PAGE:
American Whippet Club, Inc.
    Australian Terrier Club of America
    Basset Hound Club of America
    Bearded Collie Club of America
    Border Terrier Club of America
    Bull Terrier Club of America
    Clumber Spaniel Health Foundation
    Cyclone County Kennel Club of Ames, Inc.
    Eastern German Shorthaired Pointer Club, Inc.
    English Setter Association of America, Inc.
    Field Spaniel Society of America
    German Shorthaired Pointer Club of America, Inc.
    Golden Retriever Foundation
    Gordon Setter Club of America, Inc.
    Great Pyrenees Club of America
    Greater Swiss Mountain Dog Club of America, Inc.
    Greyhound Club of America
    Health & Rescue Foundation of the Petit Basset Griffon Vendeen Club of America
    Irish Setter Club of America Foundation, Inc.
    Irish Wolfhound Club of America, Inc.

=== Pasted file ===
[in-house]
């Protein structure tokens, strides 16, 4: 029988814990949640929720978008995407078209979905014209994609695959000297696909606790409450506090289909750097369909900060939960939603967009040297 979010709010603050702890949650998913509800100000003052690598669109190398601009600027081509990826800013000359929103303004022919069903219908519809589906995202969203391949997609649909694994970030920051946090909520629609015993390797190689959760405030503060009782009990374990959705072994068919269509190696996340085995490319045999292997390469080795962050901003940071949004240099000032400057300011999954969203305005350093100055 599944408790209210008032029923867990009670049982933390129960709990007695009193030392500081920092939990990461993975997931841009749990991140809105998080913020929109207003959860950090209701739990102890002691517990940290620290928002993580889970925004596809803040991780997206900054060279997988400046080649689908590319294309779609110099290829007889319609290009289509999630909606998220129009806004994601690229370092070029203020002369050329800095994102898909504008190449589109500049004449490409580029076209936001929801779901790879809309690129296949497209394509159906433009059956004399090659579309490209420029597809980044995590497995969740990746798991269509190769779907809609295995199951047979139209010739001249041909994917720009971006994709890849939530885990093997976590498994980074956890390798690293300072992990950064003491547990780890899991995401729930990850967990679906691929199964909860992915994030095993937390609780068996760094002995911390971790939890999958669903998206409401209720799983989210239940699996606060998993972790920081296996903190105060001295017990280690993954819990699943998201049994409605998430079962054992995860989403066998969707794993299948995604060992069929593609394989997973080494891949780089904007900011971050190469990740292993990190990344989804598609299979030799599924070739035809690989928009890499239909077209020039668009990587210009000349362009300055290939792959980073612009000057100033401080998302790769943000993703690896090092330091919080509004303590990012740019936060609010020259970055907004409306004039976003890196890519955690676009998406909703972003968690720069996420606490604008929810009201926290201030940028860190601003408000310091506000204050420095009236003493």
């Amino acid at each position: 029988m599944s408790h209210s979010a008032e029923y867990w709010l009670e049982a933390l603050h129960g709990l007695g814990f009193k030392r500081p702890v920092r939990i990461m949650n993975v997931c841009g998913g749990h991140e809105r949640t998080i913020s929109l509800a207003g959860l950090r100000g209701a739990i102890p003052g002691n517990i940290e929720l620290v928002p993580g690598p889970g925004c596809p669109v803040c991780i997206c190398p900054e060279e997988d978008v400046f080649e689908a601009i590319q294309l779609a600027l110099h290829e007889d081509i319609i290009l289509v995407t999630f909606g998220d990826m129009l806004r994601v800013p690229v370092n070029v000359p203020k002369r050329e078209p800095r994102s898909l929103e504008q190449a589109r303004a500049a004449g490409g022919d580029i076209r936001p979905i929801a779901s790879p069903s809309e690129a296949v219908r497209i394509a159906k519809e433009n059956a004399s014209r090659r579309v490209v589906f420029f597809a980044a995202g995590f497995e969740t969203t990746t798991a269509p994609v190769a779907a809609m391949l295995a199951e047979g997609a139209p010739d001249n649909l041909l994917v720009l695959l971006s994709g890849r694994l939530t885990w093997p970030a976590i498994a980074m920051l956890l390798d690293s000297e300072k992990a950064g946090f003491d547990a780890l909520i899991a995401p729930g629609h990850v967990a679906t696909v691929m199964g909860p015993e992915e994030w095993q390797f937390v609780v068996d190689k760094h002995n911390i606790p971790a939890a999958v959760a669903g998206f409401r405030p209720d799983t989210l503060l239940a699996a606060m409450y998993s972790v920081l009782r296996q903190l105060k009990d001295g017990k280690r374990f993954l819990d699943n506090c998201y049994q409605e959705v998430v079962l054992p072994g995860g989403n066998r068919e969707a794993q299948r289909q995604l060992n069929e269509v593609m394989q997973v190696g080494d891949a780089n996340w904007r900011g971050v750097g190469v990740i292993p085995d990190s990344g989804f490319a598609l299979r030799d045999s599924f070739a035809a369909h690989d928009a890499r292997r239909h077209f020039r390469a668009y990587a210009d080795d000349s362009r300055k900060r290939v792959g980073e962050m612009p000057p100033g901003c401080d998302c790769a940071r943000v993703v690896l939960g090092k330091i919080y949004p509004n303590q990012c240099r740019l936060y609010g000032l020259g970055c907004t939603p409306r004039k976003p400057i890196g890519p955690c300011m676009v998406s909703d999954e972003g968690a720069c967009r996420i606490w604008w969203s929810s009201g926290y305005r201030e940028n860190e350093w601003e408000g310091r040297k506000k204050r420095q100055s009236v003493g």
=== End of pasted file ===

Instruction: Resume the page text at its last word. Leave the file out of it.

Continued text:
Keeshond Club of America,
    Labrador Retriever Club, Inc.
    LEAP Agility
    National Amateur Retriever Club
    National Springer Spaniel Field Trial Association
    Newfoundland Club of America Charitable Trust
    Norwegian Elkhound Association of America, Inc.
    Parson Russell Terrier Association of America
    Pembroke Welsh Corgi Club of America
    Pembroke Welsh Corgi Club of America Charitable Trust
    Portuguese Water Dog Foundation Inc.
    Retriever News / Entry Express
    Rhodesian Ridgeback Charitable Foundation
    Rottweiler Health Foundation
    Samoyed Club of America Education & Research
    Scottish Terrier Club of America
    Siberian Husky Club of America, Inc.
    Soft Coated Wheaten Terrier Club of America, Inc.
    Staffordshire Terrier Club of America, Inc.
    TarTan Gordon Setter Club
    Tibetan Terrier Club of America/Tibetan Terrier Health & Welfare Foundation
    Treeing Walker Breeders & Fanciers Association
    United States Australian Shepherd Foundation
    Welsh Springer Spaniel Club of America, Inc.